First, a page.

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Tasmania's premier says he "couldn't care less" about threats of legal action by Flight Centre against states that lag with reopening their borders.
Peter Gutwein announced on Friday the island state's reopening plan, and the modelling on which it was based, would likely be released the week of October 18.
Flight Centre has indicated it could mount legal challenges against Queensland, Tasmania and Western Australia - which have kept tight borders - if they don't reveal "reasonable" opening plans in coming weeks.
"My first priority ... is Tasmanians' health," Mr Gutwein said.
"To be frank I couldn't care less whether the head of Flight Centre, or any other airline or business, wanted to take Tasmania to court."
Mr Gutwein said he was confident in the legality of Tasmania's border closures.
He has indicated he wants the island to reopen by Christmas but won't do so until all Tasmanians have had the opportunity to be vaccinated.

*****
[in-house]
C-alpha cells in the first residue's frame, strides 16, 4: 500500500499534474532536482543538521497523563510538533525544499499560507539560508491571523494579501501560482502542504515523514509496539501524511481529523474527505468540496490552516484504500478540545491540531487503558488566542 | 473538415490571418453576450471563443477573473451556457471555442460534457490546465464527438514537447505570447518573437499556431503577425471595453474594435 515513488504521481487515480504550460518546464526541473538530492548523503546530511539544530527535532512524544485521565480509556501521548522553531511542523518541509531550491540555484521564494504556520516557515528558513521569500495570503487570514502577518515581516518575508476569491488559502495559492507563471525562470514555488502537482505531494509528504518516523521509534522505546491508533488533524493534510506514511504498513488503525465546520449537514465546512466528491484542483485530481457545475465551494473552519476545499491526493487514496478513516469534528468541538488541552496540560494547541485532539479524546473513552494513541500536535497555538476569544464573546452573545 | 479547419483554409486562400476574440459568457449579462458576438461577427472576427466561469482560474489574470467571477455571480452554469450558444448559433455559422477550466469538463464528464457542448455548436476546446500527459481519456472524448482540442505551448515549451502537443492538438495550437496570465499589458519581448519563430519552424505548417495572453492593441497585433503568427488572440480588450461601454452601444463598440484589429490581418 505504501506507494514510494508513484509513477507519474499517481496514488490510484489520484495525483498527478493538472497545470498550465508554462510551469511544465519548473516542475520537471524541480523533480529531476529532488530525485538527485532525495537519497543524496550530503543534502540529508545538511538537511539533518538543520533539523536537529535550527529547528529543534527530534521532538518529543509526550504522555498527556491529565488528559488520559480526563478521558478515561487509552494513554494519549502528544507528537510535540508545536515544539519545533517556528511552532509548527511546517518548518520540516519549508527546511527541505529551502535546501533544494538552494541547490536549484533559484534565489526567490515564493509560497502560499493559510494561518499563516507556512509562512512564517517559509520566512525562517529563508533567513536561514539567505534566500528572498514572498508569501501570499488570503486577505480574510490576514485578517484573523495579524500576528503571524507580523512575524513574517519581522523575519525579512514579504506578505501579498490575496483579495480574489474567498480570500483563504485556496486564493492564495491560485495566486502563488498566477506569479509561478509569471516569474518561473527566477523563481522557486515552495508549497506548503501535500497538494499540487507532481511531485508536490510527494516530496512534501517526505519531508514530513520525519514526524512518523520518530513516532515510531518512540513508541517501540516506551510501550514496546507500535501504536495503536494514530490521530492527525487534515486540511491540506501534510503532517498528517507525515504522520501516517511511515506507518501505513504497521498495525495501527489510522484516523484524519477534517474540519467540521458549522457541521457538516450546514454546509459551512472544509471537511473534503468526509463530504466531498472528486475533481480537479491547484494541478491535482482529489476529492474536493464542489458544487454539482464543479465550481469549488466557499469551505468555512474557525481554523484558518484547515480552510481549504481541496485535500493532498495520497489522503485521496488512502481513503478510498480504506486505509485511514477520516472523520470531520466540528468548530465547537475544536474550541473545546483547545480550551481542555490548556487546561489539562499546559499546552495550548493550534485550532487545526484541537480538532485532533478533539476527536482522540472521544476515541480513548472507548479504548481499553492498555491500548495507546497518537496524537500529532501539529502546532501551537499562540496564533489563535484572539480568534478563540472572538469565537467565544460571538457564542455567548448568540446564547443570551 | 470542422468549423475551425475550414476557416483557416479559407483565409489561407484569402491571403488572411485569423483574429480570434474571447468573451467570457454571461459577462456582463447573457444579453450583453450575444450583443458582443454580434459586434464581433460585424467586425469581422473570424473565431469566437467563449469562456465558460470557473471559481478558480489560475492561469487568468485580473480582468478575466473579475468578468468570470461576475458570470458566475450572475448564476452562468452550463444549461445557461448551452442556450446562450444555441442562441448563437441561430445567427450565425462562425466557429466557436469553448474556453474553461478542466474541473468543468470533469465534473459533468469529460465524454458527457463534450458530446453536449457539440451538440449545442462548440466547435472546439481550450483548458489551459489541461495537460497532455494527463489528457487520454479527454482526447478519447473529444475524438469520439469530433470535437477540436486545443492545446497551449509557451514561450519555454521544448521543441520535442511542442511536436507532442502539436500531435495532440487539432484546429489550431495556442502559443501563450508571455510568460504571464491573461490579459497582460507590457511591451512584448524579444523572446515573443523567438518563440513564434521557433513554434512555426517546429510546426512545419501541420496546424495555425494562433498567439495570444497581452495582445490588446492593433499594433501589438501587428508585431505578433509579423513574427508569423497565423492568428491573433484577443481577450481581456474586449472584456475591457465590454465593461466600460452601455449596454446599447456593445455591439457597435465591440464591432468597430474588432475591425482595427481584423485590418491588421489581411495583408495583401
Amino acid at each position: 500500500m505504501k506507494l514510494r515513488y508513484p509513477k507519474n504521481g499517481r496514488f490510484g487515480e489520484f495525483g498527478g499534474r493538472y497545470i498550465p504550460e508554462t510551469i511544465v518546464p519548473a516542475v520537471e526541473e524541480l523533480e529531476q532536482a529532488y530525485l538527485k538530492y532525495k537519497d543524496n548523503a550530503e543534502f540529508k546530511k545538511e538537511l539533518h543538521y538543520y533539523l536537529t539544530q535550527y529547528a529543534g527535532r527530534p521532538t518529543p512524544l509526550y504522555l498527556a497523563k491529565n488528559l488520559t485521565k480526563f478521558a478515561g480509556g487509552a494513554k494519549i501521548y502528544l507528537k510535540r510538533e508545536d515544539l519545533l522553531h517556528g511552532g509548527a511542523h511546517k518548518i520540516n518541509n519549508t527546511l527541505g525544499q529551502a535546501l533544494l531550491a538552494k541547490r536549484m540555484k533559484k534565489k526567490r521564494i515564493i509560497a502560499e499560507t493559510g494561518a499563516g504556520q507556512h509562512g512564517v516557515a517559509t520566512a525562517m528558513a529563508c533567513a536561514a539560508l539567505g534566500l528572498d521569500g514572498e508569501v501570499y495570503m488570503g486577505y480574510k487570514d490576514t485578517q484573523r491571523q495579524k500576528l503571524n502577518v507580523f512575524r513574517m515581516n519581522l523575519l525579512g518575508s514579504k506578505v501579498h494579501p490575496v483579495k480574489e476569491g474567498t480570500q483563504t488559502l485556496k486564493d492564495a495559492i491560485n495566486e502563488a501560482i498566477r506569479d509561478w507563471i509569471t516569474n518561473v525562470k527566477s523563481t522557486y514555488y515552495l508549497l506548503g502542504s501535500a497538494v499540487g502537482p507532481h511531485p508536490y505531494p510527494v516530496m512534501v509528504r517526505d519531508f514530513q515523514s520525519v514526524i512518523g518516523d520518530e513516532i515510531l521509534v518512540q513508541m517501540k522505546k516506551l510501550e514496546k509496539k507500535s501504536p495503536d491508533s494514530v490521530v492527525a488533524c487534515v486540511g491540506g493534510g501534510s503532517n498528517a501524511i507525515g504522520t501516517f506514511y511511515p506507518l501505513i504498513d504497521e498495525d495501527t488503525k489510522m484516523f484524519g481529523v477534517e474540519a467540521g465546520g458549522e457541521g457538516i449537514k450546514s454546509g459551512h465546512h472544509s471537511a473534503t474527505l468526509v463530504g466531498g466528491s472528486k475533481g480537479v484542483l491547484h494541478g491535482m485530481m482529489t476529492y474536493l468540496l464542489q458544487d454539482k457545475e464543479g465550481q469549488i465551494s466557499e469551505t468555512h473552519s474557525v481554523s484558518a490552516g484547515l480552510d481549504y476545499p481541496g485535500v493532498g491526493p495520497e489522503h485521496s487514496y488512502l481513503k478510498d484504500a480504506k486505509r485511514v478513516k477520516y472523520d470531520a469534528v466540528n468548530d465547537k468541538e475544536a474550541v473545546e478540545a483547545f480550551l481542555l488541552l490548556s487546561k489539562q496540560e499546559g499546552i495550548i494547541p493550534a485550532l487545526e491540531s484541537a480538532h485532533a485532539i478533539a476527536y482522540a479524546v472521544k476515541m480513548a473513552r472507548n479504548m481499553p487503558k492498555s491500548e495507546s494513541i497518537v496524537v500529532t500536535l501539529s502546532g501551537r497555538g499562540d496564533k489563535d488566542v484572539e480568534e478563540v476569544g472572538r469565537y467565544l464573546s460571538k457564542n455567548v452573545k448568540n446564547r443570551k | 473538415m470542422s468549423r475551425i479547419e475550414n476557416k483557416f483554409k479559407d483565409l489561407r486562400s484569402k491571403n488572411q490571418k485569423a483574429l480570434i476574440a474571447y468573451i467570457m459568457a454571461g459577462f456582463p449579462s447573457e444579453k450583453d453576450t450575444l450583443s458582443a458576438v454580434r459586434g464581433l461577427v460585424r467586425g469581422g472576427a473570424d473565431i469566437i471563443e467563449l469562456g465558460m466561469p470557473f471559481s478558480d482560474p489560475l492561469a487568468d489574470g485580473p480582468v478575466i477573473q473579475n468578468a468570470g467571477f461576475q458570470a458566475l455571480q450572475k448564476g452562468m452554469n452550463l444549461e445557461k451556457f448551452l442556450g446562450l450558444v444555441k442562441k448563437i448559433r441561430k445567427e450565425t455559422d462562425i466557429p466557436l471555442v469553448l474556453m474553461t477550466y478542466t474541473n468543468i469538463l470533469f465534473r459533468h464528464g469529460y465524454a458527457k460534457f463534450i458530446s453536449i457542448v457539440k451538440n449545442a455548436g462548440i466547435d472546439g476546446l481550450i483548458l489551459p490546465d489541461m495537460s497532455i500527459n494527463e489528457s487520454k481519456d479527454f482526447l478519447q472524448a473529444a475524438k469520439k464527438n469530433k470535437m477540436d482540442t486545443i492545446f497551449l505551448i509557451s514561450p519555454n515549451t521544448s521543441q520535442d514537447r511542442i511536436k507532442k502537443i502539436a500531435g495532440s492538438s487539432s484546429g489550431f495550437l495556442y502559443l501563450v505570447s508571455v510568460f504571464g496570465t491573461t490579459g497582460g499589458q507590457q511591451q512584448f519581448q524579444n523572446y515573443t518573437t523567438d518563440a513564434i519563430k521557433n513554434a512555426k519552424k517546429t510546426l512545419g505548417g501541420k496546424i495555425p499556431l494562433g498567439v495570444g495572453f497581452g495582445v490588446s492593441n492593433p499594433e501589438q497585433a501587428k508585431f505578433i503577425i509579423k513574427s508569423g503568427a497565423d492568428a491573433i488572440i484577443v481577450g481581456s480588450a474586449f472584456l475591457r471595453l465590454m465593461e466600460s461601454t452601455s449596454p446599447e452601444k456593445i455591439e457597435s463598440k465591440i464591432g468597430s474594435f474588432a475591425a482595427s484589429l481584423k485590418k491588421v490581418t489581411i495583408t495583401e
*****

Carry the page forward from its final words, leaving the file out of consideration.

Mr Gutwein is targeting a 90 per cent fully vaccinated rate by December 1 and says any decision to open to high-risk areas will still be subject to public health advice.
The stance is somewhat at odds with his federal Liberal colleagues, with Prime Minister Scott Morrison voicing a preference for easing restrictions at 80 per cent.
"We make decisions about Tasmania, not the national cabinet, not my federal colleagues of either persuasion," Mr Gutwein said.
"Broadly we are in the line with the national plan. It says that once the country reaches 80 per cent (fully vaccinated) states can opt in, they can reopen.
"In terms of the thresholds we've set, our 90 per cent will occur within a couple of weeks of the country hitting that mark (80 per cent).
"The aim of the plan was to have the country open by Christmas. We're still planning for that."
From 12.01am on Saturday, Tasmania will further tighten border restrictions with 19 Victorian local government areas, including the City of Melbourne.
The areas will be declared high-risk level one, meaning essential travellers face higher thresholds to enter the state and must undertake government hotel quarantine if they do.
Tasmania is already closed to all of Victoria, which remains high-risk level two, meaning only incoming travellers approved by the deputy state controller can enter.
Mr Gutwein described Victoria's 1143 new locally acquired cases as an "alarming rise".
Tasmanian has recorded just one COVID-19 case this year and 58.4 per cent of its over 16 population is fully vaccinated.